So there you go. You can shake it and bake it with your own homemade mix. I’m happy to say, “And I helped!”

Eat Hardy!

 

Hey Foodie, Say “Cheese”

I’ve never met a cheese I didn’t like.

It could be that someday a new taste will not set well with me in that dairy category, but so far, cheese has always made me smile. Like Little Miss Muffet, I even like my curds and whey.**

Here in my area of the planet, it’s autumn and getting chillier outside every day. We naturally begin to add comfort foods to the menu which we might not have eaten during the hot summer days.

Like soup. Chicken soup, chili, bean soup, pea soup. Nothing like a steaming bowl of homemade soup or stew.

I’ll keep my pie hole closed for most of this post and give you a couple recipes using cheese. These come right out of my recipe box (stained 3×5 cards and all). First, the soup, featuring two favorite foods.about-cheese

Cheddar and Bacon Soup

  • 6 slices bacon cut into ½-inch pieces
  • 2/3 c. chopped onion
  • 2 T. flour
  • 3 c. shredded cheese (I use cheddar)
  • 1 quart milk
  • ¼ t. pepper

In a medium saucepan, fry the bacon over medium heat until browned and crisp. Reduce heat to low. Add onions and sauté about 5 minutes or until onions are tender.

Stir in flour; cook one minute. Stir in milk. Raise heat to medium-high. Add cheese and cook, stirring frequently with a wire whisk until cheese is melted and soup is heated through (about 10 minutes). Do Not Boil! Add the pepper; stir until mixed. Yields about 6 1-cup servings

Now for a quick appetizer for snacking on crackers while you cuddle up in your recliner to watch a good movie. Or “Walking Dead,” if that’s your thing. This spread also tastes good on a sandwich with tomato. Use whole grain bread, an English muffin, croissant, bagel thins or whatever you like. You know me, I throw it together and see what comes out.

Pimiento Cheese Spread

  • 2 7-oz. jars sliced pimientos, drained
  • 3 8 oz. bricks sharp cheddar cheese, finely shredded
  • 1 c. mayonnaise

Place the drained pimientos in a blender or food processor and puree them until almost smooth. In a very large bowl, using an electric mixer, combine the cheese and pimiento, beating until partially blended. Beat in the mayonnaise.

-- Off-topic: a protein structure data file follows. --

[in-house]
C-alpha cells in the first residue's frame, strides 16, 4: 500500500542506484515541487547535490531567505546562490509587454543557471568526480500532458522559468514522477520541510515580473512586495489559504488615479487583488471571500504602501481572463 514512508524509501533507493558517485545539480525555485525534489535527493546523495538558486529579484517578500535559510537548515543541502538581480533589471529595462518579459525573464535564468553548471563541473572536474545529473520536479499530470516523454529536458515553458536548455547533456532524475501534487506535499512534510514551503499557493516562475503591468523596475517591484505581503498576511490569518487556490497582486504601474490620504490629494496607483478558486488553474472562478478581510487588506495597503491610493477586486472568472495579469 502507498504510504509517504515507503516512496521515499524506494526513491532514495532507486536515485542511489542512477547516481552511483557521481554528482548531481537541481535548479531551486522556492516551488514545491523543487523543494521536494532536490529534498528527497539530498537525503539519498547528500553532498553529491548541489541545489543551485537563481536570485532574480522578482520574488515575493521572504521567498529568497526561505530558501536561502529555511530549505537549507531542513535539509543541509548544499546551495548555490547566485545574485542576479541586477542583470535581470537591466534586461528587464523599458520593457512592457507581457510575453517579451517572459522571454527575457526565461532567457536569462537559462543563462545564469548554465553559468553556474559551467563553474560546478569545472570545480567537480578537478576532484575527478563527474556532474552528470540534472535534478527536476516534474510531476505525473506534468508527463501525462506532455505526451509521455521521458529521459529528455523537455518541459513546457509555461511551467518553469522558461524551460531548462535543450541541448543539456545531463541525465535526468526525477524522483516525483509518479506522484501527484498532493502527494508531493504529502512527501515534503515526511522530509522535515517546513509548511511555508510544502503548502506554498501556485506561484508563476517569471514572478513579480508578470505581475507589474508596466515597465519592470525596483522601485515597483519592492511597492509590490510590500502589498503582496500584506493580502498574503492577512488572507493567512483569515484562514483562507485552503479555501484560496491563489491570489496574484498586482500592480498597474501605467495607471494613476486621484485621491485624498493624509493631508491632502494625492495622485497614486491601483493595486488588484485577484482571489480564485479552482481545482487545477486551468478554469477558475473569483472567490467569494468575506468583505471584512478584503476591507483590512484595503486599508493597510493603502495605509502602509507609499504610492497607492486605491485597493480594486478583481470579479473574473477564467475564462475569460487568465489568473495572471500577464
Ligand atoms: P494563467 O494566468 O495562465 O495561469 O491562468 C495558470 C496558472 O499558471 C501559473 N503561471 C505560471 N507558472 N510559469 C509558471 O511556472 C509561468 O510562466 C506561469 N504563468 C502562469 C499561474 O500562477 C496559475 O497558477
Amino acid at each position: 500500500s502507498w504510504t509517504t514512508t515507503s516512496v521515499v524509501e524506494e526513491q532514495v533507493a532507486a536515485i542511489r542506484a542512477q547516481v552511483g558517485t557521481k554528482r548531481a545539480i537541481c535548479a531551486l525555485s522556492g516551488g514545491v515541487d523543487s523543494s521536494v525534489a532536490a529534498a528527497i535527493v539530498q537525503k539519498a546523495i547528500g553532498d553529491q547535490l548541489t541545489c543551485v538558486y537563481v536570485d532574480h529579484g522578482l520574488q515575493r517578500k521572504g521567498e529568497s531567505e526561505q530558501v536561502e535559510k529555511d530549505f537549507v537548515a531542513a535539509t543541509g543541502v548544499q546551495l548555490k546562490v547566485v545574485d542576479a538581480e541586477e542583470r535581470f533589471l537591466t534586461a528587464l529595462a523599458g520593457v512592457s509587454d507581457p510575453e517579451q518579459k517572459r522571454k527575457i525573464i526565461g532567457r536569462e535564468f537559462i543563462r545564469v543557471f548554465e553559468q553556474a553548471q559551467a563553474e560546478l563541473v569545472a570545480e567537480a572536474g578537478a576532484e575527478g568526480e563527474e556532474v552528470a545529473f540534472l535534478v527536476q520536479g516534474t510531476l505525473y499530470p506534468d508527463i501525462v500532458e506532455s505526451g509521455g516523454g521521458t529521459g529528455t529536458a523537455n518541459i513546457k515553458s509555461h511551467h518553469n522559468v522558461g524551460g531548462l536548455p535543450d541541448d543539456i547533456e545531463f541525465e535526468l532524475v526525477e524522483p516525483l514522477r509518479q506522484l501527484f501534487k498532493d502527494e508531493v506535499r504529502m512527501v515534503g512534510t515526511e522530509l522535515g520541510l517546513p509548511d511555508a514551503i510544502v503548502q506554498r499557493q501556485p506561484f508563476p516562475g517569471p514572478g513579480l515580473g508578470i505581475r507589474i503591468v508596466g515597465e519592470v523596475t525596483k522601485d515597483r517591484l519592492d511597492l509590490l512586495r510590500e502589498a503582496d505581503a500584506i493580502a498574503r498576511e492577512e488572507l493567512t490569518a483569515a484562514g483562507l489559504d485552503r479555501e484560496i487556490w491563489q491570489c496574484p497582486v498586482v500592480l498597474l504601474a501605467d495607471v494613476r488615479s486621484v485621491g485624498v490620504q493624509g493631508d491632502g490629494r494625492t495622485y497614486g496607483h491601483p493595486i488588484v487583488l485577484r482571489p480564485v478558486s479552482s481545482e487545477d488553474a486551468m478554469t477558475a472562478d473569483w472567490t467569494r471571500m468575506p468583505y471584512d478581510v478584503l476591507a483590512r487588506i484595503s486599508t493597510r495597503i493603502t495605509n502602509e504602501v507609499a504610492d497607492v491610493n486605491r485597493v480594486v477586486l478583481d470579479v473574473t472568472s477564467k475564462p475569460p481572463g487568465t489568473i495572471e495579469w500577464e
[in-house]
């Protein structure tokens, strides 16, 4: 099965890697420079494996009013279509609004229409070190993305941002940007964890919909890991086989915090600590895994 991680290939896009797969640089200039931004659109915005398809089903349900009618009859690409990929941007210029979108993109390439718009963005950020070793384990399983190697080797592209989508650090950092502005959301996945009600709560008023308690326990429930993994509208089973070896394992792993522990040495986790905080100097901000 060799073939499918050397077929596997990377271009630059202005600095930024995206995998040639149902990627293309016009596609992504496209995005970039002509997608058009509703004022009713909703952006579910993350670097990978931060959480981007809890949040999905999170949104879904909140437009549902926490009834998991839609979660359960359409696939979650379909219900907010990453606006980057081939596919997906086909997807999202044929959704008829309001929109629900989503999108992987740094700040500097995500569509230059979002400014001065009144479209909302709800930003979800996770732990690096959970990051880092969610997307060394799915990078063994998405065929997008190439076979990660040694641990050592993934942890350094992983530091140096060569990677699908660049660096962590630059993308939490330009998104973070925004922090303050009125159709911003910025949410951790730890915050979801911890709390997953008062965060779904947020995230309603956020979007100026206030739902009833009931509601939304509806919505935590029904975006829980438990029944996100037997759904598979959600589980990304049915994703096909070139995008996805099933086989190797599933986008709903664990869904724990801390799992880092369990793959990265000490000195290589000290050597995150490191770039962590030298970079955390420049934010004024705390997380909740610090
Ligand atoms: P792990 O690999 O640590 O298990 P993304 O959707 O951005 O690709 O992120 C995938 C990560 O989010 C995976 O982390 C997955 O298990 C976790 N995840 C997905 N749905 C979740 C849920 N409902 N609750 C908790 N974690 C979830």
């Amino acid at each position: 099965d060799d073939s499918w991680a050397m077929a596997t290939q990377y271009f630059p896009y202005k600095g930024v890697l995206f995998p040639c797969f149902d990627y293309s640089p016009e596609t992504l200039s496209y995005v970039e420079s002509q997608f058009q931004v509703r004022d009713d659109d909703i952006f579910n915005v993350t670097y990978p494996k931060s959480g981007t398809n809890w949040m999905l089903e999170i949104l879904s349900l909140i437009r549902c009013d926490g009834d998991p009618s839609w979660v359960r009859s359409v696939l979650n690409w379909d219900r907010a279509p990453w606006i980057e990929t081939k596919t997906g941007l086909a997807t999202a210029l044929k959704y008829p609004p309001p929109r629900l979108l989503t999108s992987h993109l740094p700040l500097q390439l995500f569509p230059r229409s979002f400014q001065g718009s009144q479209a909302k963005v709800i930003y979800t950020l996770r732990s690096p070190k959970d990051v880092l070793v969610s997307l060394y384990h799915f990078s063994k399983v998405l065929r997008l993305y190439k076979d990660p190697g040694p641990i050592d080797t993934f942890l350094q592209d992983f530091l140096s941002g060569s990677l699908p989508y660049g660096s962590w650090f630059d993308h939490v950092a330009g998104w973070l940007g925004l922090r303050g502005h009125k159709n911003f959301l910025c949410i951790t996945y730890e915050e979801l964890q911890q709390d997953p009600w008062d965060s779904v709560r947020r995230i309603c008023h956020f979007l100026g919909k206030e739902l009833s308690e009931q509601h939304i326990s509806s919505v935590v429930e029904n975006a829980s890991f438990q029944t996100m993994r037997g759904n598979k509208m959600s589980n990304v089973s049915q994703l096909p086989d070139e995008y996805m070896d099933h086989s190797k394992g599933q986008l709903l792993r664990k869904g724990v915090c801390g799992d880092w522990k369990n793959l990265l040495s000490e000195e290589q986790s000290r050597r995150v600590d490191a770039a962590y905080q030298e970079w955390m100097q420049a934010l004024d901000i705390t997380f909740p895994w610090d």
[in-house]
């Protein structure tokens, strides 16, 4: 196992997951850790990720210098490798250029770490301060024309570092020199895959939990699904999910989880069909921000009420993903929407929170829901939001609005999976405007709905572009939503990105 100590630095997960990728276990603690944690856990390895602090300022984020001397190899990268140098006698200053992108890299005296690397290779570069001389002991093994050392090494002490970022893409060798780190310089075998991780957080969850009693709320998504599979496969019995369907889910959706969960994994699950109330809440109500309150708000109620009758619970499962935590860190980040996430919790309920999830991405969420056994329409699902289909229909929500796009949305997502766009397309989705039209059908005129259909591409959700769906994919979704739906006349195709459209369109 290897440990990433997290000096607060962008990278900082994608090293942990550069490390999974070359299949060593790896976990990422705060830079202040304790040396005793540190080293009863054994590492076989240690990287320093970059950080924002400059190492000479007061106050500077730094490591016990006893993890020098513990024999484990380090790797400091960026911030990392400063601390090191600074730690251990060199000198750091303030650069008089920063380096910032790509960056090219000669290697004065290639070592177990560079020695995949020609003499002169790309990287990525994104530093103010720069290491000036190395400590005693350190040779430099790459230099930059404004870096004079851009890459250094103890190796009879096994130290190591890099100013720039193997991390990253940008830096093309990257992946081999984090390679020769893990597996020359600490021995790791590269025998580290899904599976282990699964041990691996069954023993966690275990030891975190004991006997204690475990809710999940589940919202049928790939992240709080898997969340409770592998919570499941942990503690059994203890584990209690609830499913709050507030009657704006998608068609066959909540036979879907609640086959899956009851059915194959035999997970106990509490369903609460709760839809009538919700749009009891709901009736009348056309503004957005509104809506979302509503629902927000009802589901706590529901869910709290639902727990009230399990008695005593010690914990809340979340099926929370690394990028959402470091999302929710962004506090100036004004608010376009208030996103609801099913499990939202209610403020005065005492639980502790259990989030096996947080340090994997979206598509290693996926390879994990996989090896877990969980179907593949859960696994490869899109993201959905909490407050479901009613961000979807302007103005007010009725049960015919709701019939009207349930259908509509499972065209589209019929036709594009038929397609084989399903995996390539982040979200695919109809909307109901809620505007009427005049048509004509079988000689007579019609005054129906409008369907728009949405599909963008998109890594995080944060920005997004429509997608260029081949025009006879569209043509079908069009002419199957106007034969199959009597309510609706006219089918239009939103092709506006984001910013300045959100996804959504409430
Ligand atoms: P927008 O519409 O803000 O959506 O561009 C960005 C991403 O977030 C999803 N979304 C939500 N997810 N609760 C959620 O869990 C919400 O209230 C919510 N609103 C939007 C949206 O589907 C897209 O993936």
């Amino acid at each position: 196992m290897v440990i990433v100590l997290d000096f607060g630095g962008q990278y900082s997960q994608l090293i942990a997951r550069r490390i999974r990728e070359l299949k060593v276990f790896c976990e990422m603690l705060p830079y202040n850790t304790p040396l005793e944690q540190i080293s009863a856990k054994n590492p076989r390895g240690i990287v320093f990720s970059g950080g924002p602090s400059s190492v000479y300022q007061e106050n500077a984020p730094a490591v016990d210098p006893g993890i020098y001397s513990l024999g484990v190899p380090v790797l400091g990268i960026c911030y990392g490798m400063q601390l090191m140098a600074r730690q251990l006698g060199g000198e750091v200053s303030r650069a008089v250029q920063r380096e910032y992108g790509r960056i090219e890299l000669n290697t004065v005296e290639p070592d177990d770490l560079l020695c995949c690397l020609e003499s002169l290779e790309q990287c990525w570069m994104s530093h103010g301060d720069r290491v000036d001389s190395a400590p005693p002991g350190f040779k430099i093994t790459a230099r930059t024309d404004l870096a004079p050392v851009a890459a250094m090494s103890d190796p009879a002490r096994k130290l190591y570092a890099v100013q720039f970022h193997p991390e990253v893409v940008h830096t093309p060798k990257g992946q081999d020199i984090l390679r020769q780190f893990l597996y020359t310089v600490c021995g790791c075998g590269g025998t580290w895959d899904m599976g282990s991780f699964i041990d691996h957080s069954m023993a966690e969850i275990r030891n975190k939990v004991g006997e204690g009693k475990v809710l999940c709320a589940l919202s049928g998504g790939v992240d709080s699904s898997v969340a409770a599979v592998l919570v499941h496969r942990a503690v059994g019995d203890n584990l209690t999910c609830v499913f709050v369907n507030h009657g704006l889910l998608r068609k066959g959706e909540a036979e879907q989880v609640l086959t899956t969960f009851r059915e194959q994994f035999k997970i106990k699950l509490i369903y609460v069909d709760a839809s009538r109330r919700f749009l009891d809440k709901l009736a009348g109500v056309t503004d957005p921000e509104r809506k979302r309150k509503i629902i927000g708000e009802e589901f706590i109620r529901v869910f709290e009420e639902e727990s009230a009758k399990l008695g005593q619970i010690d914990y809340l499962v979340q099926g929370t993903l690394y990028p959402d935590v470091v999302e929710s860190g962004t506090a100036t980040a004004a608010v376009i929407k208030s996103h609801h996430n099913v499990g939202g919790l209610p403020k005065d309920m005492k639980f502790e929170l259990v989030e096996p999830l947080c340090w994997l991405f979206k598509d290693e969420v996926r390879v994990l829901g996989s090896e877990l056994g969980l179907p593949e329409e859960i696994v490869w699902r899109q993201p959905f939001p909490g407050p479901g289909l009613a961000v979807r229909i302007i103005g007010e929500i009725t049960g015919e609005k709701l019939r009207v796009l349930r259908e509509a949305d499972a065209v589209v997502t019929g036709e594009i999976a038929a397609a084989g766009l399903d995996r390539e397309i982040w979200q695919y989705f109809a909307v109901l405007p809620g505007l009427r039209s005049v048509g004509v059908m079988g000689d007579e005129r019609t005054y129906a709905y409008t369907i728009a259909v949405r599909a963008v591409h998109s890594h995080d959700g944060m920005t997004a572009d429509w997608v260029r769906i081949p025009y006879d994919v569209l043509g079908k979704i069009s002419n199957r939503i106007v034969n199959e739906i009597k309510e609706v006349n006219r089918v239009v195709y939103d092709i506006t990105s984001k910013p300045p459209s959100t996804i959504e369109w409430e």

The spread can be stored, covered in the refrigerator for up to one week. Allow the spread to reach room temperature before serving. Yields about 32 servings, 2 T. each.

Don’t forget the family favorite: grilled cheese sandwiches with tomato soup. Or homemade macaroni and cheese. Loaded baked potatoes. Big old cheeseburgers, and, well you get the idea. In my world, any time is a great time for a dish made with cheese.

Eat hardy!

*Cottage Cheese

Chocolate Addict Foodie

Yeah, I’m addicted to chocolate. But you won’t hear me saying I want to recover from the addiction. Any excuse to eat it is a good one. Several years ago, I made a New Year’s resolution to eat chocolate at least once a week. I figured it was a resolution I could keep.

Today is National Dessert Day so Foodie Friday will feature a couple (or more) chocolate desserts. But first, let’s talk about baking with chocolate.

Helpful Hints

For converting chocolate, these tips should help.

1 oz. (1 square) unsweetened baking chocolate = 3 oz. (1/2 cup) semi-sweet chocolate morsels. If, in a recipe calling for unsweetened baking chocolate, you use semi-sweet morsels instead, decrease butter, margarine or shortening by 1 T. and sugar by ¼ cup.

¼ cup unsweetened cocoa powder = 3 oz. semi-sweet chocolate morsels. When substituting, again, butter (or whatever you use) and sugar should be decreased by the same amounts.

Chocolate may develop a grey film on its surface called a “bloom.” Chocolate bloom is caused by cocoa butter within the chocolate rising to the surface. It’s no big deal; it doesn’t change the taste, even though it dulls the color. Go ahead and use it for melting or baking. The attractive color will reappear.